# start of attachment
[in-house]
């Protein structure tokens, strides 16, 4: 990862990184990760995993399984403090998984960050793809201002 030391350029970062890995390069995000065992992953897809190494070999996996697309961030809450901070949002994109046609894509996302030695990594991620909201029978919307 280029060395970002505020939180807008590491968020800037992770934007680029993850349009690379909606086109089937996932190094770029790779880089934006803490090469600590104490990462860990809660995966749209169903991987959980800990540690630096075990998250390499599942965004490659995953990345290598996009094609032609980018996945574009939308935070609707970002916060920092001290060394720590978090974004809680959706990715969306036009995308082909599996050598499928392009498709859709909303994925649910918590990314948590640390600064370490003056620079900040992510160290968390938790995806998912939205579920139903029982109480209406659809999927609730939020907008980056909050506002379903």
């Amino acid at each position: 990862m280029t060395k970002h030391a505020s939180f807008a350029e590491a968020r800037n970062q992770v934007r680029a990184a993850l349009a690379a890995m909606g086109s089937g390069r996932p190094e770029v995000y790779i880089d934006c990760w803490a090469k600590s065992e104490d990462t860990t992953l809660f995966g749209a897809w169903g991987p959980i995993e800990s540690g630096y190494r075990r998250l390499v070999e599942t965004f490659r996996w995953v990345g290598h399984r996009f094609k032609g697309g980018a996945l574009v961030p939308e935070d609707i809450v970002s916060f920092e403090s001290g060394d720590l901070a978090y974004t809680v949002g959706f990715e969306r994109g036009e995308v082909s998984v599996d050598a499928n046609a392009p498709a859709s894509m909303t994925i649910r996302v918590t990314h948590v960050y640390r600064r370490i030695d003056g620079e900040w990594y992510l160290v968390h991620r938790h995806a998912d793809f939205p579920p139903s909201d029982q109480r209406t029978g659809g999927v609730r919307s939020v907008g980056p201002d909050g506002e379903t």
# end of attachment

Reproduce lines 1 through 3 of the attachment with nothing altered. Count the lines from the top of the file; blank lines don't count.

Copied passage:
[in-house]
């Protein structure tokens, strides 16, 4: 990862990184990760995993399984403090998984960050793809201002 030391350029970062890995390069995000065992992953897809190494070999996996697309961030809450901070949002994109046609894509996302030695990594991620909201029978919307 280029060395970002505020939180807008590491968020800037992770934007680029993850349009690379909606086109089937996932190094770029790779880089934006803490090469600590104490990462860990809660995966749209169903991987959980800990540690630096075990998250390499599942965004490659995953990345290598996009094609032609980018996945574009939308935070609707970002916060920092001290060394720590978090974004809680959706990715969306036009995308082909599996050598499928392009498709859709909303994925649910918590990314948590640390600064370490003056620079900040992510160290968390938790995806998912939205579920139903029982109480209406659809999927609730939020907008980056909050506002379903």
């Amino acid at each position: 990862m280029t060395k970002h030391a505020s939180f807008a350029e590491a968020r800037n970062q992770v934007r680029a990184a993850l349009a690379a890995m909606g086109s089937g390069r996932p190094e770029v995000y790779i880089d934006c990760w803490a090469k600590s065992e104490d990462t860990t992953l809660f995966g749209a897809w169903g991987p959980i995993e800990s540690g630096y190494r075990r998250l390499v070999e599942t965004f490659r996996w995953v990345g290598h399984r996009f094609k032609g697309g980018a996945l574009v961030p939308e935070d609707i809450v970002s916060f920092e403090s001290g060394d720590l901070a978090y974004t809680v949002g959706f990715e969306r994109g036009e995308v082909s998984v599996d050598a499928n046609a392009p498709a859709s894509m909303t994925i649910r996302v918590t990314h948590v960050y640390r600064r370490i030695d003056g620079e900040w990594y992510l160290v968390h991620r938790h995806a998912d793809f939205p579920p139903s909201d029982q109480r209406t029978g659809g999927v609730r919307s939020v907008g980056p201002d909050g506002e379903t």